Cloves – medicinal and pomander recipe! – Naturopathic Medicine Network

Cloves – medicinal and pomander recipe!

Posted by Thalia on 10/16/00 at 11:20 AM


HerbTalk October 15, 2000 ? Cloves

For informational purposes only. Please contact a doctor before you take any herbs.



– Herbfacts: Cloves

– Healing Benefits

– How to Use Cloves

– Fragrant Fall Pomander Recipe

I. Herbfacts: CLOVES

Cloves (Carophyllus aromaticum) are native to the Spice Islands, but

they are also cultivated in the East and West Indies, Madagascar and

Brazil. Cloves are the dried flower buds of the clove tree, which is

a small evergreen tree with gray bark and bright green leaves. The

leaves are covered with clove oil droplets, which makes the whole

tree fragrant. The flower buds have large amounts of essential oil

that is used in medicine. Cloves are also used in cooking.

Cloves have a rich history dating back to 207 B.C. in China, when the

emperor required visitors to chew cloves to freshen their breath.

The ancient Greeks used cloves in love potions. Portuguese explorer

Ferdinand Magellan, the first European to reach the Spice Islands,

brought some cloves back to Spain in 1522, where they became prized

for their medicinal properties. After a long trade war, the Dutch

gained a monopoly on the clove trade, destroying any trees that were

not planted by the Dutch East India Company. In the 18th century, a

French adventurer broke the monopoly by smuggling seedlings across

the Indian Ocean.

Today, cloves are synonymous with the holidays. They are found on

baked ham, in spiced cider, apple pie and holiday cookies, and stuck

into oranges for decorative pomanders (recipe below). Cloves are

enjoying a revival in alternative medicine because of their many

healing benefits.


For centuries, cloves have been chewed to temporarily relieve

toothache pain. Cloves are currently used as the active ingredient

in many commercial mouthwashes and toothache remedies.

The active ingredient in cloves is eugenol, an effective painkiller.

Eugenol helps kill bacteria and viruses, giving cloves antiseptic

(infection-fighting) powers. Cloves are used today to treat

athlete’s foot and other skin infections since studies show that

the oil in cloves kills several strains of bacteria.

Clove tea has been used by the Chinese to treat indigestion. Cloves

are stimulating and aid digestion. Clove tea is used to break up

intestinal gas and to treat nausea and heartburn. Eugenol kills

bacteria, which prevents traveler diarrhea.


Make an Infusion (Clove Tea): Pour 1 cup boiling water on 1 tsp. of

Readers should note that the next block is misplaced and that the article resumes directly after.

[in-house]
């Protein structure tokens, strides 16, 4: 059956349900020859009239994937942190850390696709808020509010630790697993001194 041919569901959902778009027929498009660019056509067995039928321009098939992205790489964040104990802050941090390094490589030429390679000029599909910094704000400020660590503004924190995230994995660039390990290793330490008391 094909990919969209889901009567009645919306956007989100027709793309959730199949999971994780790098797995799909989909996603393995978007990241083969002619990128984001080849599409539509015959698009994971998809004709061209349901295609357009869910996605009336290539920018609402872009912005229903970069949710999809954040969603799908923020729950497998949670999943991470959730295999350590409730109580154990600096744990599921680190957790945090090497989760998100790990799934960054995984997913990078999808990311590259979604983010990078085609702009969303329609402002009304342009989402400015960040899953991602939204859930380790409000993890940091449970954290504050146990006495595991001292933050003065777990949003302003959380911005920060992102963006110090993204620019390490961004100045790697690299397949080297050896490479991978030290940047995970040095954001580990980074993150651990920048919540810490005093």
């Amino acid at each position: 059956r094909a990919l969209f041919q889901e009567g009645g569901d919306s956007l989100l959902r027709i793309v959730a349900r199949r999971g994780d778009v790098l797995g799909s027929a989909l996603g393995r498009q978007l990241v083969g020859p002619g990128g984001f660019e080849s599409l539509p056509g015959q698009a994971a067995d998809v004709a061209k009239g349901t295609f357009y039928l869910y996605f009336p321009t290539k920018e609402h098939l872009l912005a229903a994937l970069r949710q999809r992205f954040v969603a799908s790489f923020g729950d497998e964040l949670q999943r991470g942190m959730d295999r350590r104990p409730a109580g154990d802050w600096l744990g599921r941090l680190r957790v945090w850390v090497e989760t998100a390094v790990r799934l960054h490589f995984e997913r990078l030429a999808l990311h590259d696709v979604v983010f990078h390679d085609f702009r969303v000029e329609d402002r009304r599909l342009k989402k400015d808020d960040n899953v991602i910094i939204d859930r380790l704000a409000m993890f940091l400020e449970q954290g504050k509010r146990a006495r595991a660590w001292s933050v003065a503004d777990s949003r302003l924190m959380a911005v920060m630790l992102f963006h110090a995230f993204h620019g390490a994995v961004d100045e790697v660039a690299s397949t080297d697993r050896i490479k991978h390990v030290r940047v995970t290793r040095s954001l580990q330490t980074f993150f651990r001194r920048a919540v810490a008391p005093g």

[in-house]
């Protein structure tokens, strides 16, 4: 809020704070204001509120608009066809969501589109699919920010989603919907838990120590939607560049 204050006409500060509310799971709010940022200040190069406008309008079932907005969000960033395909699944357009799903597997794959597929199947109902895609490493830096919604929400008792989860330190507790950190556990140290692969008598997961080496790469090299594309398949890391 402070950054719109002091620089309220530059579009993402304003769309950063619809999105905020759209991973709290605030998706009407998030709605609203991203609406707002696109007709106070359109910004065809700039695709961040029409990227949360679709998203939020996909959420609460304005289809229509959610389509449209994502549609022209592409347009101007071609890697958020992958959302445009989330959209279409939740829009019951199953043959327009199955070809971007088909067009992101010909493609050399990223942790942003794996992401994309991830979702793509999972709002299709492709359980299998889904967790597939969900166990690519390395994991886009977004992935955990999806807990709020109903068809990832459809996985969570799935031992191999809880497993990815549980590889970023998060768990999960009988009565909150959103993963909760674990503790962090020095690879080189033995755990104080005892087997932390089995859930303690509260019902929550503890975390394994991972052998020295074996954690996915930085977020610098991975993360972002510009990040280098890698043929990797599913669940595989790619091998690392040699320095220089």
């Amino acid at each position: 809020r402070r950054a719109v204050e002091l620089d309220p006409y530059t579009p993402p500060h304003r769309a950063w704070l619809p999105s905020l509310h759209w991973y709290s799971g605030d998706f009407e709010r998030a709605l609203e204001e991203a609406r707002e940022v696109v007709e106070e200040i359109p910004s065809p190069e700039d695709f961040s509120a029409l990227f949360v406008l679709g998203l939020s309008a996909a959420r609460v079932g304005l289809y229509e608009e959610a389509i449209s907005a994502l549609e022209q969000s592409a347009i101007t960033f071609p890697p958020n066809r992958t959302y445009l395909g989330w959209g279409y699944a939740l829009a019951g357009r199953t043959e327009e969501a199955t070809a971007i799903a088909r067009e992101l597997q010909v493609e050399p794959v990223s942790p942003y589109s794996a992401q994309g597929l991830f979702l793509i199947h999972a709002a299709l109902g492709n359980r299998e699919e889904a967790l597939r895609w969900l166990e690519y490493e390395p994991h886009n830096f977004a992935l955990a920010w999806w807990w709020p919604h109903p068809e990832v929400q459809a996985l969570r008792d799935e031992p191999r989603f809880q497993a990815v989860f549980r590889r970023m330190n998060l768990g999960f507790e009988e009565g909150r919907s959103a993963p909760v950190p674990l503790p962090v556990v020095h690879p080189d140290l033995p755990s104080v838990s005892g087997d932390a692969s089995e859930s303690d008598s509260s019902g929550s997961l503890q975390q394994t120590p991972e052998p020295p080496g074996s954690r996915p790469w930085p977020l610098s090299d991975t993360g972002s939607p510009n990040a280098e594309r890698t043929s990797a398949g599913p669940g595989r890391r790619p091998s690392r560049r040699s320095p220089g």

cloves and let it steep for ten minutes. Add honey if desired.

Cloves have a stimulating, spicy taste. Do not use clove tea for

long periods of time without asking your doctor.

Make a Poultice (to treat cuts and bites): Grind up several cloves

and mix in water to make a paste. Apply the paste to the cut and

cover the cut with a warm towel. Leave on for five minutes.

Warnings: If a clove poultice causes skin reddening or a rash, stop

using it. Do not take cloves if you are taking anticoagulant or

antiplatelet drugs. Cloves can irritate the stomach if taken in

large quantities. Ask your doctor before taking cloves if you have a

history of cancer, if you are taking birth control pills or

prescriptions for chronic illness, if you are pregnant or lactating,

under 18 or elderly.


This recipe makes a lovely scented pomander for holiday decorations

or gifts. Pomanders provide a long-lasting holiday scent for people

with allergies who do not like flowery smells. Start this project

now so the pomanders will be ready in time for the holidays.

Pomanders can be hung from ribbons or arranged in decorative bowls.

When hung in closets, pomanders help keep moths away.

Pomanders should be started and finished in the same day, to prevent

molding. Choose 3 or 4 oranges or lemons with thin skins. Insert 4

ounces of whole cloves all over the fruits, spaced 1/8″ apart,

until the fruits are covered with cloves. The fruits will shrink as

they dry, so do not put the cloves too close together. You might

find it easier to prick the fruits first with a thin, pointed tool

before inserting the cloves.

Mix 1 tbsp. ground cinnamon and 1 tbsp. ground nutmeg in a small

bowl. Roll each fruit in the mix to coat it to keep air out. Then

place the fruits in a large bowl, cover them with spice mixture and

let them dry in a warm, dry place, turning them daily to make sure

the spices are evenly distributed. The pomanders are ready when the

fruits are hard and completely dry, which takes about a month. Dust

them off with a paintbrush and tie with ribbon.


I hope you have enjoyed this write-up. Please feel free to forward

this newsletter to anyone you think may benefit from it. If you have

any questions or suggestions, email me at [email protected].

See ya!


Copyright ? 2000 Thalia Cambouroglou. All rights reserved. Use subject to Terms and Conditions.

Posted By # Date & Time

Re: Cloves – medicinal and pomander recipe!
Christina 0 01/17/06 03:07 PM

Re: Cloves – medicinal and pomander recipe!
amirahl 2 08/18/03 09:38 PM

Re: Cloves – medicinal and pomander recipe!
cassie 0 12/10/01 02:49 AM